CMS Requires Healthcare Facilities Comply with the 2012 Editions of NFPA 101 and NFPA 99

On May 4, 2016, the Centers for Medicare & Medicaid Services (CMS) adopted the 2012 editions of the National Fire Protection Association (NFPA) 101 – Life Safety Code (LSC) and NFPA 99 – Health Care Facilities Code (HCFC) by final rule. [Read more…]

As Tablet Use in Healthcare Facilities Grows, So Does the Need to Keep Them Charged and Secure

The increased use of tablets in medical facilities has revolutionized healthcare services, from on-the-go chart documentation to patient intake, registration and point-of-service surveys. [Read more…]

The Power Strip CMS Categorical Waiver and Its Requirements

PS-415-HGULTRA-FRONT-LThe Centers for Medicare and Medicaid Services (CMS) released a categorical waiver allowing the use of power strips in new and existing healthcare facility patient care rooms, if the provider/supplier is in compliance with all applicable 2012 Life Safety Code (LSC) power strip requirements and with all other 2000 LSC electrical system and equipment provisions.
[Read more…]

A Fast, Easy Way to Add More Monitors to Your Computer

Ever wish you had more than one monitor connected to your computer… one to read emails, one for the Internet, maybe one to edit spreadsheets? Studies have shown that multiple monitors can increase productivity and with the low cost of today’s monitors, having multiple screens is more affordable than ever.

But figuring out what internal slots you have available, or in the case of laptops… no slots, can be mind numbing, and opening a PC to add an internal card can be cumbersome.

Here’s a quick and easy solution: USB to External Video Adapters! These little adapters require no power supply and set up easily with a quick driver installation… up to six can be added to a single computer. Adapters come in USB to VGA, USB to VGA/DVI Combo, and USB to HDMI  (stream a laptop to an HDMI TV!).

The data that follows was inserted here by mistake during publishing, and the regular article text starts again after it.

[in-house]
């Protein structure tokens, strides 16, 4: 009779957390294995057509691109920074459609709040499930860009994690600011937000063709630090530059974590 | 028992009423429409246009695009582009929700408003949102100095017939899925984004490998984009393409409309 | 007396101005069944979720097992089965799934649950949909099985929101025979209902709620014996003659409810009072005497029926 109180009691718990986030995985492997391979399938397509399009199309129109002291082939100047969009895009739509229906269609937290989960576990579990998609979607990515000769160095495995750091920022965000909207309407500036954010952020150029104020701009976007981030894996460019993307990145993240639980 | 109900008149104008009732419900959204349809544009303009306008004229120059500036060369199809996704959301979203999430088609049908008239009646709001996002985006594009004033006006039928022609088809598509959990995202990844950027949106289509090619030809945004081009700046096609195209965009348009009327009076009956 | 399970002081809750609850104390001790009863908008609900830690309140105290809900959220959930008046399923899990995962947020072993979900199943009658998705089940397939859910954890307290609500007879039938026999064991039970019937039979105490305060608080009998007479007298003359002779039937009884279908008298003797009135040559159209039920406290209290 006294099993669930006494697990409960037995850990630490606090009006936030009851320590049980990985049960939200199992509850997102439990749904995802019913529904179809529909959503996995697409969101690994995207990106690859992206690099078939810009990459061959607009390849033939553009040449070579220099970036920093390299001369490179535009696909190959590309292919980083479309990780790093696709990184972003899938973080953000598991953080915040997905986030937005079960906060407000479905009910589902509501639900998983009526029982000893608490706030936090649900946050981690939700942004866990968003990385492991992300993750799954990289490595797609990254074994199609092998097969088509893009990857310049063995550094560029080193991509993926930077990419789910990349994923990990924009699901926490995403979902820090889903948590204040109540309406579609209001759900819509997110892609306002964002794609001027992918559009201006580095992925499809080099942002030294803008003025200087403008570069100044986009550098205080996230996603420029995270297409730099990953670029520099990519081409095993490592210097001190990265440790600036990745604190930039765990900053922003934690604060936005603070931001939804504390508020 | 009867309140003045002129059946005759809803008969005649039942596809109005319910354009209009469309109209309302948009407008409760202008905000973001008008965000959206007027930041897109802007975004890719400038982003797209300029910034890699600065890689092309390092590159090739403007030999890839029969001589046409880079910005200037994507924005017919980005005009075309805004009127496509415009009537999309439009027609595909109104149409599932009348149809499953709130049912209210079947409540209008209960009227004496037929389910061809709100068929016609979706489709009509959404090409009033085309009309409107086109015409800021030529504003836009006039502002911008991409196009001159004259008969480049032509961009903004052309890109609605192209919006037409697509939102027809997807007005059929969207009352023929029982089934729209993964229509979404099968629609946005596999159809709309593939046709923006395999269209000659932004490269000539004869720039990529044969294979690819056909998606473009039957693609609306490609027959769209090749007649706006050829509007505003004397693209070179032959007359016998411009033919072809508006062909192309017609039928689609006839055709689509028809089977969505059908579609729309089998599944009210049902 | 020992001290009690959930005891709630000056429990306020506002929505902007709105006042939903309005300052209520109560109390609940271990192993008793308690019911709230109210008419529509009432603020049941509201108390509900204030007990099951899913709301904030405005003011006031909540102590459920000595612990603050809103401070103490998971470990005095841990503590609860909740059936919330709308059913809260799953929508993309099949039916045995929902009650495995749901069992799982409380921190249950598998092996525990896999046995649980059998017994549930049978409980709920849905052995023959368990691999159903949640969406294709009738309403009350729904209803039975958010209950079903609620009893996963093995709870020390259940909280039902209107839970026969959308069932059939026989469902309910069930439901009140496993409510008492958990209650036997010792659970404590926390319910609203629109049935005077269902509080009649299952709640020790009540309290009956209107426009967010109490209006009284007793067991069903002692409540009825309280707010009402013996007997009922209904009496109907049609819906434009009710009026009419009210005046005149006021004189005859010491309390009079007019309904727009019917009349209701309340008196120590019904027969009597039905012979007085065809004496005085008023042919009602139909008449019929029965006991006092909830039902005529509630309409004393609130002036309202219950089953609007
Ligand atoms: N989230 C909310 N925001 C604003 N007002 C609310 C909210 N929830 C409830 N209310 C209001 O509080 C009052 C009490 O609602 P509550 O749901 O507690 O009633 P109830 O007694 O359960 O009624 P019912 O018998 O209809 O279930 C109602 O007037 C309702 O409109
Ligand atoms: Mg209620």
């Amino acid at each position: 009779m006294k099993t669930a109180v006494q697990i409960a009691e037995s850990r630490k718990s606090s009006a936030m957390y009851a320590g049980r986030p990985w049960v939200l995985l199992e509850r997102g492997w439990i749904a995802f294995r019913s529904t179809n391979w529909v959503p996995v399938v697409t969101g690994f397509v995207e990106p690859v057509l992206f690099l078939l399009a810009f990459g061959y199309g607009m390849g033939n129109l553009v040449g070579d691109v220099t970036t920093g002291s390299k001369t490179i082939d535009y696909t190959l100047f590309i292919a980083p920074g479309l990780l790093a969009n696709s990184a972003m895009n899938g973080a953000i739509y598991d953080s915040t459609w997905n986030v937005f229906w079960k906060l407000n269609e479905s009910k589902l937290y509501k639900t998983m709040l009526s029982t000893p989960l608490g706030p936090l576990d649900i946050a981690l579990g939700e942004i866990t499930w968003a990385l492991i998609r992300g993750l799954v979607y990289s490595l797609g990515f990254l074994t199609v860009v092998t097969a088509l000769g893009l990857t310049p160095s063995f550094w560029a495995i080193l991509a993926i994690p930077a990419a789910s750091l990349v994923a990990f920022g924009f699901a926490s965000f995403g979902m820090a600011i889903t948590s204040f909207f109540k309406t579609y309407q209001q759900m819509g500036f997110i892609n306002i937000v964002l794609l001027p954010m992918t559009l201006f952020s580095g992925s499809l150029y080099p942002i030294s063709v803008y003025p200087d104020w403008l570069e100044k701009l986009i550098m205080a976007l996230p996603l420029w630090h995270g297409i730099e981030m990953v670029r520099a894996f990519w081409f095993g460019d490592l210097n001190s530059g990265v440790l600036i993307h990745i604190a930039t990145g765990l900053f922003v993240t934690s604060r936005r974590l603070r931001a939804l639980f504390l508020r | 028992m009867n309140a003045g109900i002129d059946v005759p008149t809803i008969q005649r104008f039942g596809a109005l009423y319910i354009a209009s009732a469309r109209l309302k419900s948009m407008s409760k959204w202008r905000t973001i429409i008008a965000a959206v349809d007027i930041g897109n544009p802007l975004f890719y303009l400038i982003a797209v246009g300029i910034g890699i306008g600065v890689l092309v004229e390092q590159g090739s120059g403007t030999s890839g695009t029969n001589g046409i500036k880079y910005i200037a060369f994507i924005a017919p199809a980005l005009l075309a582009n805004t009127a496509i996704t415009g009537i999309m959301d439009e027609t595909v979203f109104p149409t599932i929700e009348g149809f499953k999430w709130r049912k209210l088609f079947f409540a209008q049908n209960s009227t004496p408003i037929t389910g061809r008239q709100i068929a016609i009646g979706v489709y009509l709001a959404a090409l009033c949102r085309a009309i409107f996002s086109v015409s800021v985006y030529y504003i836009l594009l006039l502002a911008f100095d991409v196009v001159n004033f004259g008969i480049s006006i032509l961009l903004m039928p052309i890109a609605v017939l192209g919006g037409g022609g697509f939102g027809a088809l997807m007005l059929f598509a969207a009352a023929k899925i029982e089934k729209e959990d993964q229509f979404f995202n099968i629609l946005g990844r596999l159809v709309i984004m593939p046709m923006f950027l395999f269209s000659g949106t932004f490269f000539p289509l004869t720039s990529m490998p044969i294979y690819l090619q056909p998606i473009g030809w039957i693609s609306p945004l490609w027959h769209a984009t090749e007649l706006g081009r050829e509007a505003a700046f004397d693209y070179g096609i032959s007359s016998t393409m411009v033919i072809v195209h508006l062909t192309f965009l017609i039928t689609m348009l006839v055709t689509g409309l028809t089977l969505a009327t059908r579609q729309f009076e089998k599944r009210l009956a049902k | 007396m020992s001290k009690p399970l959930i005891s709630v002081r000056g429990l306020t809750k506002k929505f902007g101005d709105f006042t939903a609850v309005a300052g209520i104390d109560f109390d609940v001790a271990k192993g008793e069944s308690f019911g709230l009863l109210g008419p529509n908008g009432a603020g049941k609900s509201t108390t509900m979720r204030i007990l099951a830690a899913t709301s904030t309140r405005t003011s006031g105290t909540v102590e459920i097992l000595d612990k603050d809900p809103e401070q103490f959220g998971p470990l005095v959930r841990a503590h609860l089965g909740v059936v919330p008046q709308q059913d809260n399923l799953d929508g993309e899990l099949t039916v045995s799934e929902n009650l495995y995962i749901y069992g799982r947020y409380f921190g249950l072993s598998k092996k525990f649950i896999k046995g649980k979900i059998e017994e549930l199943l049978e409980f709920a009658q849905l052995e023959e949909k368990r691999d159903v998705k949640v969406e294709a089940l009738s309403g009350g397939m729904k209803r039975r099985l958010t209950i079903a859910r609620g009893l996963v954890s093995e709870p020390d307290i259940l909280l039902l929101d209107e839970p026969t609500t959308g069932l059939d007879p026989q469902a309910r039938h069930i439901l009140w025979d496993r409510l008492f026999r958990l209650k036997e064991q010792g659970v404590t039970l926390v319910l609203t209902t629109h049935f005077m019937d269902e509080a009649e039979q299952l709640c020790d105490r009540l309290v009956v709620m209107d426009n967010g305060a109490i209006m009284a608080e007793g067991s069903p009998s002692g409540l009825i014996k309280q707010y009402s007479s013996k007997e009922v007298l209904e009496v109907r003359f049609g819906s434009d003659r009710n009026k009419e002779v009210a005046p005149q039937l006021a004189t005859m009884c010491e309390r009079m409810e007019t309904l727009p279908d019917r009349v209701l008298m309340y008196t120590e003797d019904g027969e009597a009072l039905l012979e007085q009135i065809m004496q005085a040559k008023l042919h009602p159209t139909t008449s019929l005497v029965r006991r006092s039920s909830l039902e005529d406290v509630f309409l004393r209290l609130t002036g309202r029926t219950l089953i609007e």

Compliance Made Easy… Remember S.T.R.I.P

As I mentioned in yesterday’s post, power strips are a must in many healthcare settings, and it’s important to develop a plan that includes the proper application and installation of power strips throughout your facility. Some healthcare facilities are receiving fines of up to $100,000 for installation and application violations.

How do you prevent this from happening?… Just remember S.T.R.I.P.
1.    Strategy – Combine your knowledge and resources to develop a strategy that makes sense for your facility and your regulatory body (NFPA, The Joint Commission, OSHA, UL, Federal, State and Local Authorities with Jurisdiction – email us for a free Regulatory Cheat Sheet Guide). It is up to facilities to conduct a risk assessment and develop a policy and maintenance plan as they deem appropriate.
2.    Technology – Stay on top of new technology that provides a higher level of safety to staff and patients. There is quite a difference between power strip technology in a generic strip from the local big box store, and Medical-Grade Power Strips with single fault line protection.
3.    Regulations – Review codes and standards. Facilities need to make sure they follow code, and code bodies should begin to adopt new technology (Again email us for a free Regulatory Cheat Sheet Guide).
4.    Installation – Make sure you understand proper installation of power strips. To name a few no-no’s: daisy-chaining, overloading and channeling strips through doorways or walls are all improper forms of installation.
5.    Purpose – Understand the different applications and their associated UL code. There are different strips for different applications throughout a facility from patient rooms to mobile applications to administrative locations.

Feel free to comment or email our Healthcare/Medical Product Specialists for more information.